1. A method of preparing a platinum sulfide protein nanoparticle with near-infrared photothermal effect and multi-modal imaging function, comprising the following steps:

mixing a platinum dichloride solution with a protein solution,
adding sodium sulphide solution,
reacting to form a mixture, and
dialyzing and ultrafiltrating the mixture to obtain the platinum sulfide protein nanoparticle with near-infrared photothermal effect and multi-modal imaging function.

2. A method of preparing a reagent with near-infrared photothermal effect and multi-modal imaging function, comprising the following steps:

mixing a platinum dichloride solution with a protein solution,
adding a sodium sulphide solution,
reacting to form a mixture; and
dialyzing and ultrafiltrating the mixture to obtain a platinum sulfide protein nanoparticle with near-infrared photothermal effect and multi-modal imaging function, and
dispersing the platinum sulfide protein nanoparticle with deionized water to obtain the reagent with near-infrared photothermal effect and multi-modal imaging function.

3. The method according to claim 1, wherein a concentration of the platinum dichloride solution is 2 to 8 mmol/L; a concentration of the protein solution is 1 to 9 mg/mL; a concentration of the sodium sulphide solution is 1-50 mmol/L; a volume ratio of the platinum dichloride solution, the protein solution, and the sodium sulfide solution is 1:0.2:0.05.

4. The method according to claim 1, wherein a reaction temperature is 0 to 55° C., a reaction time is 0 to 5 h.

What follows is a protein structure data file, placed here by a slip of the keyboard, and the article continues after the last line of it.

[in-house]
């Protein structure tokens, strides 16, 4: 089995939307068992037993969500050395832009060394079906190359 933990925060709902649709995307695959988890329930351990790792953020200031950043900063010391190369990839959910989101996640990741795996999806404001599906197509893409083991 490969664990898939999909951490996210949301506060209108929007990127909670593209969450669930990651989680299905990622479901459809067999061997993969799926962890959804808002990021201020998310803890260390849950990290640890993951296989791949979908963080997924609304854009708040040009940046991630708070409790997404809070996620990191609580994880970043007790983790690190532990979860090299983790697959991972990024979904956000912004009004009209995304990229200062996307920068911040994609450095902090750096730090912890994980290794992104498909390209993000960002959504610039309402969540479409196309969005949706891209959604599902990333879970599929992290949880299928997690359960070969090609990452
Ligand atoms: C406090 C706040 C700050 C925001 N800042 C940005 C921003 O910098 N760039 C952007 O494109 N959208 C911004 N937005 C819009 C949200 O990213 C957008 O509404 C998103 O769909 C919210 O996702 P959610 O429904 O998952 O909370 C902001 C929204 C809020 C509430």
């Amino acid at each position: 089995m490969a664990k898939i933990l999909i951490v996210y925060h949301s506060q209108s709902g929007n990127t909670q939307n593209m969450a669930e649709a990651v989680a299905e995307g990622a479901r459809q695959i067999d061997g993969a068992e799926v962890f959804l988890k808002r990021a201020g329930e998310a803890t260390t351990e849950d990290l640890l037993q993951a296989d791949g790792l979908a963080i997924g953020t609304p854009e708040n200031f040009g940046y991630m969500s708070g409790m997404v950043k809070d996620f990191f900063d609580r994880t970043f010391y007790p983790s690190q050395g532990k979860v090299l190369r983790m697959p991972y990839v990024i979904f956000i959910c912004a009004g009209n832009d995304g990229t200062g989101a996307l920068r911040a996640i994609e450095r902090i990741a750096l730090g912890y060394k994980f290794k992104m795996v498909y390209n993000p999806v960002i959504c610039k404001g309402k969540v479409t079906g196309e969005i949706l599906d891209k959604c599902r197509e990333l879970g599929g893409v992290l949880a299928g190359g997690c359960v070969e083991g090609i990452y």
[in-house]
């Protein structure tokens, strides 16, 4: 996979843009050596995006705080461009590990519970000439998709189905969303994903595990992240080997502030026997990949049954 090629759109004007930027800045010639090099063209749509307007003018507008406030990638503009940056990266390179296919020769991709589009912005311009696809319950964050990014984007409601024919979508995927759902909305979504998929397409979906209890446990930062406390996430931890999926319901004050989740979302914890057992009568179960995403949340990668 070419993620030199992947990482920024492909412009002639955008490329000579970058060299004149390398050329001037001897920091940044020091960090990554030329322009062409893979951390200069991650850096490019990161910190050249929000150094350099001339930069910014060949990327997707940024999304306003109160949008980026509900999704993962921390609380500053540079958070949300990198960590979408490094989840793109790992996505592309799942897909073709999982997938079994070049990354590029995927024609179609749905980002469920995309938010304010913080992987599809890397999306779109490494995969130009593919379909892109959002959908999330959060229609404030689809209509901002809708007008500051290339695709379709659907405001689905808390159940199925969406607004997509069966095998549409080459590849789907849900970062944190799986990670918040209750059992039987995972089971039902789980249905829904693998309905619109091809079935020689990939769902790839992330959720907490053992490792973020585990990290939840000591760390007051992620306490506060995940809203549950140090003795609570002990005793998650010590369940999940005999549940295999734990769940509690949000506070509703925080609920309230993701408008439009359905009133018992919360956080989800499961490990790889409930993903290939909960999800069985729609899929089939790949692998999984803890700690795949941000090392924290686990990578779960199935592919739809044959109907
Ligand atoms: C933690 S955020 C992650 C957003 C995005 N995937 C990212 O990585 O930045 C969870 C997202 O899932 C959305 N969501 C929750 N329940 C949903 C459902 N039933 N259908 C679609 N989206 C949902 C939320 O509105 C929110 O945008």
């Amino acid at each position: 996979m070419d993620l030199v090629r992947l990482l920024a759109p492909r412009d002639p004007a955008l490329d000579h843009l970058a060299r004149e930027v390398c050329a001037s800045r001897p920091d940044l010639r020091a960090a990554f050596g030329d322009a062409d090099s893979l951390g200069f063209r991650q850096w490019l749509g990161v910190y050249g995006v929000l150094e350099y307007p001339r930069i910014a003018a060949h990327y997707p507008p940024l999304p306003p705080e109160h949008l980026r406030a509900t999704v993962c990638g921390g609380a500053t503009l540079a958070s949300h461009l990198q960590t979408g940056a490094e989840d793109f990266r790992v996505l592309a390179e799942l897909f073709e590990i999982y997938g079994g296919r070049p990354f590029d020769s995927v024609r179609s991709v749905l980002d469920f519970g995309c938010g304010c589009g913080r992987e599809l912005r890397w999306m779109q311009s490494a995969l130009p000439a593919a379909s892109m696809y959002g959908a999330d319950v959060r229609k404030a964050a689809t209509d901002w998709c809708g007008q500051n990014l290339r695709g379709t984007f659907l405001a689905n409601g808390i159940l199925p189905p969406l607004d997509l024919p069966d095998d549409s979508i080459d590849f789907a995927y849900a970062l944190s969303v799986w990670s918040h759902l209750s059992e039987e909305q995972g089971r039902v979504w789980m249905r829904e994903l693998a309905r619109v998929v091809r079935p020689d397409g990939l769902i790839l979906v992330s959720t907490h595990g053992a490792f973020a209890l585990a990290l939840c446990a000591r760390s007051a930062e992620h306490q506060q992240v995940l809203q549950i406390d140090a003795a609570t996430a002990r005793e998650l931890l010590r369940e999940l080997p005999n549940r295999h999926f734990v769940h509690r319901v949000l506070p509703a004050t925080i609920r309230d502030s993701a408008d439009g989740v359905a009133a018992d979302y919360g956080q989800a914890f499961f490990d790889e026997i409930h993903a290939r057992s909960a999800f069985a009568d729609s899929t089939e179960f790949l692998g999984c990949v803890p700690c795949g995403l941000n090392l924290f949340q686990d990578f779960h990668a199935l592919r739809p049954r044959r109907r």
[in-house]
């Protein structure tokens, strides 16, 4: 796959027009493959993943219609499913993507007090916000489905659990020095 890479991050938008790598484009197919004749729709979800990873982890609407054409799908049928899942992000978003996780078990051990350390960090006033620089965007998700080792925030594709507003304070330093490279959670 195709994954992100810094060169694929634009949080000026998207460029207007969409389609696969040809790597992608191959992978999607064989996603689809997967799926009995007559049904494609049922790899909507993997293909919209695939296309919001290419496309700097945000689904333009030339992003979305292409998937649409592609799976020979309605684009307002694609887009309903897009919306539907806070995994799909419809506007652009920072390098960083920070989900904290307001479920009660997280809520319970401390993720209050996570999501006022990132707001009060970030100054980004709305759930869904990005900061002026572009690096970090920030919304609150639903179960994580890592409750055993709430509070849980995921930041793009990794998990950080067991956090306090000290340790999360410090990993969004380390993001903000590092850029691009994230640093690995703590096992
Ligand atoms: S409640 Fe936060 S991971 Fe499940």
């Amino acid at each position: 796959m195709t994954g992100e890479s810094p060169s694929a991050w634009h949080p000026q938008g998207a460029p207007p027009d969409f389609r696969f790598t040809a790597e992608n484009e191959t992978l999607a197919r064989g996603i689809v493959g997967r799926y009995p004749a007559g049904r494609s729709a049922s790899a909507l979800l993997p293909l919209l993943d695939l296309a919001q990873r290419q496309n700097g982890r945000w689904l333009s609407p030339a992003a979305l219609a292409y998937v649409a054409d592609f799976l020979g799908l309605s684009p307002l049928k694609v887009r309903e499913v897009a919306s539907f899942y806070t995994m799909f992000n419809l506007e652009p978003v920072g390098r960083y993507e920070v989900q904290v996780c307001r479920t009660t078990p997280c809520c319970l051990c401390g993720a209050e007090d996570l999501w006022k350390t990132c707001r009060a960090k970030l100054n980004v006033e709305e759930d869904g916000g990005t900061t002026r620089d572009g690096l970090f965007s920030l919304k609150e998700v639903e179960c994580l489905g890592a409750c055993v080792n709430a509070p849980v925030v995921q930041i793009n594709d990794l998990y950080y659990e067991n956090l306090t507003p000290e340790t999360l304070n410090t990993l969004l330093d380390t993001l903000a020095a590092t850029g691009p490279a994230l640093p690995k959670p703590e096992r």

5. The method according to claim 1, wherein a cut-off molecular weight for dialyzing is 3500 kD, dialyzing dialysis time is 1 to 24 h, a receiving medium for dialyzing is deionized water, and the receiving medium is changed 6 to 8 times.

6. The preparation method according to claim 1, wherein a cut-off molecular weight for ultrafiltrating is 100 kD, a rotation speed of ultrafiltrating is 1500 to 4000 r/min, and a number of ultrafiltrating is at least 20 times.

7. The platinum sulfide protein nanoparticle with near-infrared photothermal effect and multi-modal imaging function according to claim 1, wherein a diameter of the platinum sulfide protein nanoparticle with near-infrared photothermal effect and multi-modal imaging function is 1 to 5 nm.

8. The platinum sulfide protein nanoparticle with near-infrared photothermal effect and multi-modal imaging function according to claim 7, wherein the protein is a scaffold of the platinum sulfide protein nanoparticle and the platinum sulfide was the core of the platinum sulfide protein nanoparticle.

9. (canceled)

10. (canceled)

11. The method according to claim 2, wherein a concentration of the platinum dichloride solution is 2 to 8 mmol/L; a concentration of the protein solution is 1 to 9 mg/mL; a concentration of the sodium sulphide solution is 1-50 mmol/L; a volume ratio of the platinum dichloride solution, the protein solution, and the sodium sulfide solution is 1:0.2:0.05.

12. The method according to claim 2, wherein a reaction temperature is 0 to 55° C., a reaction time is 0 to 5 h.

13. The method according to claim 2, wherein a cut-off molecular weight for dialyzing is 3500 kD, dialyzing dialysis time is 1 to 24 h, a receiving medium for dialyzing is deionized water, and the receiving medium is changed 6 to 8 times.

14. The preparation method according to claim 2, wherein a cut-off molecular weight for ultrafiltrating is 100 kD, a rotation speed of ultrafiltrating is 1500 to 4000 r/min, and a number of ultrafiltrating is at least 20 times.

Patent History
Publication number: 20210154336
Type: Application
Filed: Feb 6, 2021
Publication Date: May 27, 2021
Inventors: Hong YANG (Suzhou), Huabing Chen (Suzhou), Xue Wang (Suzhou), Hengte Ke (Suzhou), Ming Li (Suzhou), Tao Xu (Suzhou), Miya Zhang (Suzhou)
Application Number: 17/169,455
Classifications
International Classification: A61K 49/22 (20060101); A61K 49/00 (20060101); A61K 41/00 (20060101); A61K 9/51 (20060101); A61K 49/04 (20060101);